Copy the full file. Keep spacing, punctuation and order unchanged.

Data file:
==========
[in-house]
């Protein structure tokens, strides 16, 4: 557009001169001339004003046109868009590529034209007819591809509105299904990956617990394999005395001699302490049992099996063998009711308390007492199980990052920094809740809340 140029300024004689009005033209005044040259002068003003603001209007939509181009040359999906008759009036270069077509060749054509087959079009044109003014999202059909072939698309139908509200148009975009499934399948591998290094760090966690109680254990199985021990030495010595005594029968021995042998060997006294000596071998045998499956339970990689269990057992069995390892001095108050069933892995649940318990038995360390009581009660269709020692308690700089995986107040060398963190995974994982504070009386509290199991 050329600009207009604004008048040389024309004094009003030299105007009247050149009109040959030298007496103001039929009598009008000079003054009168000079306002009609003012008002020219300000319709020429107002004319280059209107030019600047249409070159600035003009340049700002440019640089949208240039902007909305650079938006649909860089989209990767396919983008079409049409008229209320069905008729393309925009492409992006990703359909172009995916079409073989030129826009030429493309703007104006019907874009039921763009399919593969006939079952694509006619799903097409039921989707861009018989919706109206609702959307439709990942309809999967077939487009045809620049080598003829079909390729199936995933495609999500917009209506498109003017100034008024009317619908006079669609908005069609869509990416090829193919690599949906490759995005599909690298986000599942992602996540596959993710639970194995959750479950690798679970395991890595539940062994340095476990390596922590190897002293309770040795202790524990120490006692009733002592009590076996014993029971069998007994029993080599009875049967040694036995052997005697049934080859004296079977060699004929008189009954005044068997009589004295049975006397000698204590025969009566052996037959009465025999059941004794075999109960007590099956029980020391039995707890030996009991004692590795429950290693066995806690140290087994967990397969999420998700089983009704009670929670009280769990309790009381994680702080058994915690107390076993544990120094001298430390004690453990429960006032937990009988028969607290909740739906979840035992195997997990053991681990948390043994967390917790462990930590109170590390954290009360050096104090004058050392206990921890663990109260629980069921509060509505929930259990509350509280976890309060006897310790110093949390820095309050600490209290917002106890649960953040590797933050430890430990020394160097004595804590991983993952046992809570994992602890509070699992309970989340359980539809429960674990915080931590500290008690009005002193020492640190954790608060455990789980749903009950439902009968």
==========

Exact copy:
[in-house]
């Protein structure tokens, strides 16, 4: 557009001169001339004003046109868009590529034209007819591809509105299904990956617990394999005395001699302490049992099996063998009711308390007492199980990052920094809740809340 140029300024004689009005033209005044040259002068003003603001209007939509181009040359999906008759009036270069077509060749054509087959079009044109003014999202059909072939698309139908509200148009975009499934399948591998290094760090966690109680254990199985021990030495010595005594029968021995042998060997006294000596071998045998499956339970990689269990057992069995390892001095108050069933892995649940318990038995360390009581009660269709020692308690700089995986107040060398963190995974994982504070009386509290199991 050329600009207009604004008048040389024309004094009003030299105007009247050149009109040959030298007496103001039929009598009008000079003054009168000079306002009609003012008002020219300000319709020429107002004319280059209107030019600047249409070159600035003009340049700002440019640089949208240039902007909305650079938006649909860089989209990767396919983008079409049409008229209320069905008729393309925009492409992006990703359909172009995916079409073989030129826009030429493309703007104006019907874009039921763009399919593969006939079952694509006619799903097409039921989707861009018989919706109206609702959307439709990942309809999967077939487009045809620049080598003829079909390729199936995933495609999500917009209506498109003017100034008024009317619908006079669609908005069609869509990416090829193919690599949906490759995005599909690298986000599942992602996540596959993710639970194995959750479950690798679970395991890595539940062994340095476990390596922590190897002293309770040795202790524990120490006692009733002592009590076996014993029971069998007994029993080599009875049967040694036995052997005697049934080859004296079977060699004929008189009954005044068997009589004295049975006397000698204590025969009566052996037959009465025999059941004794075999109960007590099956029980020391039995707890030996009991004692590795429950290693066995806690140290087994967990397969999420998700089983009704009670929670009280769990309790009381994680702080058994915690107390076993544990120094001298430390004690453990429960006032937990009988028969607290909740739906979840035992195997997990053991681990948390043994967390917790462990930590109170590390954290009360050096104090004058050392206990921890663990109260629980069921509060509505929930259990509350509280976890309060006897310790110093949390820095309050600490209290917002106890649960953040590797933050430890430990020394160097004595804590991983993952046992809570994992602890509070699992309970989340359980539809429960674990915080931590500290008690009005002193020492640190954790608060455990789980749903009950439902009968």